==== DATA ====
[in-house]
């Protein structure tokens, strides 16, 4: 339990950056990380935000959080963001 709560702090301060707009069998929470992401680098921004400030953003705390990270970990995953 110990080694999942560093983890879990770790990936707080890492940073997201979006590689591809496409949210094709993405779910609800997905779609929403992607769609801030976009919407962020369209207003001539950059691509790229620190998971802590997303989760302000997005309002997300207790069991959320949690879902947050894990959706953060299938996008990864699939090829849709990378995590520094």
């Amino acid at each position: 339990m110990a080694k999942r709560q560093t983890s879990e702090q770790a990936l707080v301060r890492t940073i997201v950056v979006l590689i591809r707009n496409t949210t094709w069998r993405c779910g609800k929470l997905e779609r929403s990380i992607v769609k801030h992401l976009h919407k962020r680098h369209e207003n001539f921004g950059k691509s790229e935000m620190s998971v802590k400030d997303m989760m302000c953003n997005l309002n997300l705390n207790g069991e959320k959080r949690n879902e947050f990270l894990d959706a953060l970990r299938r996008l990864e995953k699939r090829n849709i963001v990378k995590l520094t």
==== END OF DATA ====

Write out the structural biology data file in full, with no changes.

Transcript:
[in-house]
């Protein structure tokens, strides 16, 4: 339990950056990380935000959080963001 709560702090301060707009069998929470992401680098921004400030953003705390990270970990995953 110990080694999942560093983890879990770790990936707080890492940073997201979006590689591809496409949210094709993405779910609800997905779609929403992607769609801030976009919407962020369209207003001539950059691509790229620190998971802590997303989760302000997005309002997300207790069991959320949690879902947050894990959706953060299938996008990864699939090829849709990378995590520094």
């Amino acid at each position: 339990m110990a080694k999942r709560q560093t983890s879990e702090q770790a990936l707080v301060r890492t940073i997201v950056v979006l590689i591809r707009n496409t949210t094709w069998r993405c779910g609800k929470l997905e779609r929403s990380i992607v769609k801030h992401l976009h919407k962020r680098h369209e207003n001539f921004g950059k691509s790229e935000m620190s998971v802590k400030d997303m989760m302000c953003n997005l309002n997300l705390n207790g069991e959320k959080r949690n879902e947050f990270l894990d959706a953060l970990r299938r996008l990864e995953k699939r090829n849709i963001v990378k995590l520094t």